A ready routine for deflecting approaches from friends and relations in the finance industry is an essential survival skill.
Still, you’ll need to exert extreme care with mutual funds. Except the Vanguard Group, a mutual fund or brokerage company has two sets of masters: the clients who purchase the mutual funds or stocks and bonds in the funds and brokerage accounts, and the shareholders who own the stock of the brokerage or fund company itself. Every company’s goal is to maximize the bottom line of the latter — its real owners — and mutual fund and brokerage firms can only do this at the expense of their clients — that is, you.
Act as if every broker, insurance salesman, mutual fund salesperson, and financial advisor you encounter is a hardened criminal, and stick to low-cost index funds, and you’ll do just fine.
Nuts and bolts
- Get out of debt; until that point, the only investing you should be doing is with the minimum 401(k) or other defined contribution savings required to “max out” your employer match
- Emergency fund placed in T-bills, CDs, or money market accounts — this should be enough for six months of living expenses, and should be in a taxable account (Putting your emergency money in a 401(k) or IRA is a terrible idea, since if you need it, you’ll almost certainly have to pay a substantial tax penalty to get it out.)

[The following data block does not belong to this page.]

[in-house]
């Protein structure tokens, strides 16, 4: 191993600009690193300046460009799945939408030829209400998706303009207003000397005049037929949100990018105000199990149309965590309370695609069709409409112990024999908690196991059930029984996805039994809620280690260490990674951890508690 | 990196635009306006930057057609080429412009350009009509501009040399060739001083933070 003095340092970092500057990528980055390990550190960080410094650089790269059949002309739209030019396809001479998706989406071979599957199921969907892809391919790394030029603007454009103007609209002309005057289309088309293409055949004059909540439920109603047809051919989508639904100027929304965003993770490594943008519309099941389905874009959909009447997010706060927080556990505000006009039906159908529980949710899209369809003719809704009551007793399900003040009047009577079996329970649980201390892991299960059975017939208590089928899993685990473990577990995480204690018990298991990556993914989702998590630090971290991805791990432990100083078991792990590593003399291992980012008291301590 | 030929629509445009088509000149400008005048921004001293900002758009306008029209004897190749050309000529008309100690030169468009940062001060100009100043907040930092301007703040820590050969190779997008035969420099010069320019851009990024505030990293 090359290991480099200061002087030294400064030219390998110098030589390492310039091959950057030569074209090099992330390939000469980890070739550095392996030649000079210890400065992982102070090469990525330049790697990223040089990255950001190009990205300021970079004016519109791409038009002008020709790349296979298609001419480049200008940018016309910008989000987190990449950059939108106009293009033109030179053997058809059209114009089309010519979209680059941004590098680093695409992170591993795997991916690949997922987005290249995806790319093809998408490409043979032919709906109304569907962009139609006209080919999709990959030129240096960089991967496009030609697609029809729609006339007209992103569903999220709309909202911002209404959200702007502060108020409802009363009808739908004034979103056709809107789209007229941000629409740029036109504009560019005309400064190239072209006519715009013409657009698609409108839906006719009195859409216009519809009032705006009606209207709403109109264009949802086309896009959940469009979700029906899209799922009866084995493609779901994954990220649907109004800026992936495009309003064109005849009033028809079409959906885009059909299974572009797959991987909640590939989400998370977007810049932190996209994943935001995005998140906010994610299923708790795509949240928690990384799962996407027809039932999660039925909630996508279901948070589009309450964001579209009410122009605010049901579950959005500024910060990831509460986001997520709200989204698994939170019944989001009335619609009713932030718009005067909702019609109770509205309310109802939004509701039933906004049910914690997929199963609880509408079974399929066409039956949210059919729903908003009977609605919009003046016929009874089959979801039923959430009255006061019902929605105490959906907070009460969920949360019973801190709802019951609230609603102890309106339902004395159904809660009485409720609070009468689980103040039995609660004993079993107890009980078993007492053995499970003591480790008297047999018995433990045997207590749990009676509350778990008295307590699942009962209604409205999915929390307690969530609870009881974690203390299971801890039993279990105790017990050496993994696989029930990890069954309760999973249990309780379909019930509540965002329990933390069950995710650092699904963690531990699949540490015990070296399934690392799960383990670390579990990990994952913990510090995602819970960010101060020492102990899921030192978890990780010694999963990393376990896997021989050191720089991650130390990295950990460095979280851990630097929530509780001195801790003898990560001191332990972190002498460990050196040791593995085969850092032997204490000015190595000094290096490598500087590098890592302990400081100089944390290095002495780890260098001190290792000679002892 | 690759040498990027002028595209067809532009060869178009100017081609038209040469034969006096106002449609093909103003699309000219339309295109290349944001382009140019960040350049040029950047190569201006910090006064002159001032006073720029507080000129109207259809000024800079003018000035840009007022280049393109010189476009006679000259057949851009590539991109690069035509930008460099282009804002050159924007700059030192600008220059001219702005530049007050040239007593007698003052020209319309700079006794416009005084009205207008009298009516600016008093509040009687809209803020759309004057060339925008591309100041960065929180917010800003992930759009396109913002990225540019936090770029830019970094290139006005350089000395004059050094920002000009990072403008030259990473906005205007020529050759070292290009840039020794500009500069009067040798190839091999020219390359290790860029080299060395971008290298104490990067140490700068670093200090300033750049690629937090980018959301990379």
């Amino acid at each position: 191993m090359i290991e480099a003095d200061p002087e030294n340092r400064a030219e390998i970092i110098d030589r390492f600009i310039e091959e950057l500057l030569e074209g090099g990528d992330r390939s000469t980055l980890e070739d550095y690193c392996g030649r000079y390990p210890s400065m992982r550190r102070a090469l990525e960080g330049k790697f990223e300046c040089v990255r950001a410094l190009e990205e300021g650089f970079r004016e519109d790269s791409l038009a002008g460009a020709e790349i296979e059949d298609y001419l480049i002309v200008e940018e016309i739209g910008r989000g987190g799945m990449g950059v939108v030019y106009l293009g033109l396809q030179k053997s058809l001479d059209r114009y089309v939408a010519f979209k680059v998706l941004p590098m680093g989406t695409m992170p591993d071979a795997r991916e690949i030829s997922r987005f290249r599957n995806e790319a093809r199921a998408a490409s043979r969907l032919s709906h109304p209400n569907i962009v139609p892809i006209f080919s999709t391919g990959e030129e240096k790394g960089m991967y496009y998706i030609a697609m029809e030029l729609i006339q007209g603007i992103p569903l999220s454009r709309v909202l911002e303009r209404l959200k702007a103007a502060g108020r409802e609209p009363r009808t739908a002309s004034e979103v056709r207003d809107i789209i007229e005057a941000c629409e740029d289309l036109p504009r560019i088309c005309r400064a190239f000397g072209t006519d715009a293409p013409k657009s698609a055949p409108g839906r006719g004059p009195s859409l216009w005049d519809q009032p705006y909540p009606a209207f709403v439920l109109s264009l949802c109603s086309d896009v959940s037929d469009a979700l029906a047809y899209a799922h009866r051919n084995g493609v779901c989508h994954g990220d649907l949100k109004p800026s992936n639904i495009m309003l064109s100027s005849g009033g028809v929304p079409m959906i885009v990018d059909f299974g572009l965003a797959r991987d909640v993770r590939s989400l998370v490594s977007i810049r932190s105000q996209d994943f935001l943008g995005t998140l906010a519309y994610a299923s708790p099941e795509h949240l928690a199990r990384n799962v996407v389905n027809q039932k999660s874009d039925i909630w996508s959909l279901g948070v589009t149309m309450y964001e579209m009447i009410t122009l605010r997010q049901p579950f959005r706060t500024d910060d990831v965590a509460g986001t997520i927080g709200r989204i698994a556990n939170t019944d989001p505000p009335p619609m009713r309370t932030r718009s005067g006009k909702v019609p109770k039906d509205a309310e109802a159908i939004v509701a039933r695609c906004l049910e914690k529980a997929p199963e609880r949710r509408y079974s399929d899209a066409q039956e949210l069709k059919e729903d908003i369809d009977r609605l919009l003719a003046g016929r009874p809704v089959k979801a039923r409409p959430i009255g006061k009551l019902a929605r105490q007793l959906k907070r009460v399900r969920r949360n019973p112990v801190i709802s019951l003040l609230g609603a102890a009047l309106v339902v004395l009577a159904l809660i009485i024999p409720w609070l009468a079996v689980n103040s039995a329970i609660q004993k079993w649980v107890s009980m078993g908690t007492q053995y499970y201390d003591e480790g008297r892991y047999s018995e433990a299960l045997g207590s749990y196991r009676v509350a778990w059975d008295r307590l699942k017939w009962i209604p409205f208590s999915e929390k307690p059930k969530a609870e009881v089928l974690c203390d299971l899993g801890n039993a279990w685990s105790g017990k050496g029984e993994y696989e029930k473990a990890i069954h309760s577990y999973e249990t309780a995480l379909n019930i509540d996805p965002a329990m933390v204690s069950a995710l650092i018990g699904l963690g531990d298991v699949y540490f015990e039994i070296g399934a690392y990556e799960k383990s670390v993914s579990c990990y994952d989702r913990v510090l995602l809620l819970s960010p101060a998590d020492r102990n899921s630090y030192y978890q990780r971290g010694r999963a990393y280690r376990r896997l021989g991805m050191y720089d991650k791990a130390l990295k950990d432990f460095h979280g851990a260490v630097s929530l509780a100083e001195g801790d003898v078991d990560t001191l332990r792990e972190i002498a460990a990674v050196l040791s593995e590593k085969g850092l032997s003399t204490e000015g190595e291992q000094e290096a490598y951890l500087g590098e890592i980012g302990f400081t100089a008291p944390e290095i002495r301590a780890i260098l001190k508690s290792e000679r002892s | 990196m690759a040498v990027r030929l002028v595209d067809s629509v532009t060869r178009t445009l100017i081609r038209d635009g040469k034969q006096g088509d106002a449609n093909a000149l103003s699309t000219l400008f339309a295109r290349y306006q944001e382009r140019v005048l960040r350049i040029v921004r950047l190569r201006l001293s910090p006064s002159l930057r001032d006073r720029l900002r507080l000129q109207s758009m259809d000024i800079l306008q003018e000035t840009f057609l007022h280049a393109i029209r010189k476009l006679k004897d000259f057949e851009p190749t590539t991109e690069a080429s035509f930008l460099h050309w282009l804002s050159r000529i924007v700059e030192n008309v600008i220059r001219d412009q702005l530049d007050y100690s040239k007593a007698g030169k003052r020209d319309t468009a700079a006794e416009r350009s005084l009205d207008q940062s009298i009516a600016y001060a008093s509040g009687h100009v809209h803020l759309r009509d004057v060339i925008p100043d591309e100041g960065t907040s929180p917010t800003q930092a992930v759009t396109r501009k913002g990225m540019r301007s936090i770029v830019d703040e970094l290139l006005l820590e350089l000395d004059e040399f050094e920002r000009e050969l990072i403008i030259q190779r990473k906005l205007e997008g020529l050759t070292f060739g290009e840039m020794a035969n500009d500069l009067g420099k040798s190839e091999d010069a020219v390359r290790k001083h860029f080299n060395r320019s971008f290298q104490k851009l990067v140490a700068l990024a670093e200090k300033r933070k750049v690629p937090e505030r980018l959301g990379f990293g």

- Then, and only then, can you start to save seriously for retirement. For most young people, this will mean some mix of an employer-based plan, such as a 401(k), individual IRA accounts, and taxable accounts. Ideal strategy for most young people —
- Max out 401(k) match
- Contribute the maximum to a Roth IRA (assuming they’re not making too much money to qualify for the Roth, approximately $200,000 for a married couple and $120,000 for a single person)
- Save in a taxable account on top of that
Two kinds of IRA accounts: Traditional and Roth
- Traditional – you get a tax deduction on the contributions, and pay taxes when the money is withdrawn, generally after age 59.5
- Roth – you contribute money you’ve already paid taxes on, but pay no taxes on withdrawals in retirement
In general, the Roth is a better deal than a traditional IRA, since not only can you contribute “more” to the Roth (since $5,500 — the current annual contribution limit — of after-tax dollars is worth a lot more than $5,500 in pre-tax dollars), but also you’re hopefully in a higher tax bracket when you retire.
Your goal, as mentioned, is to save at least 15% of your salary in some combination of 401(k) / IRA / taxable savings. But in reality, the best strategy is to save as much as you can, and don’t stop doing so until the day you die.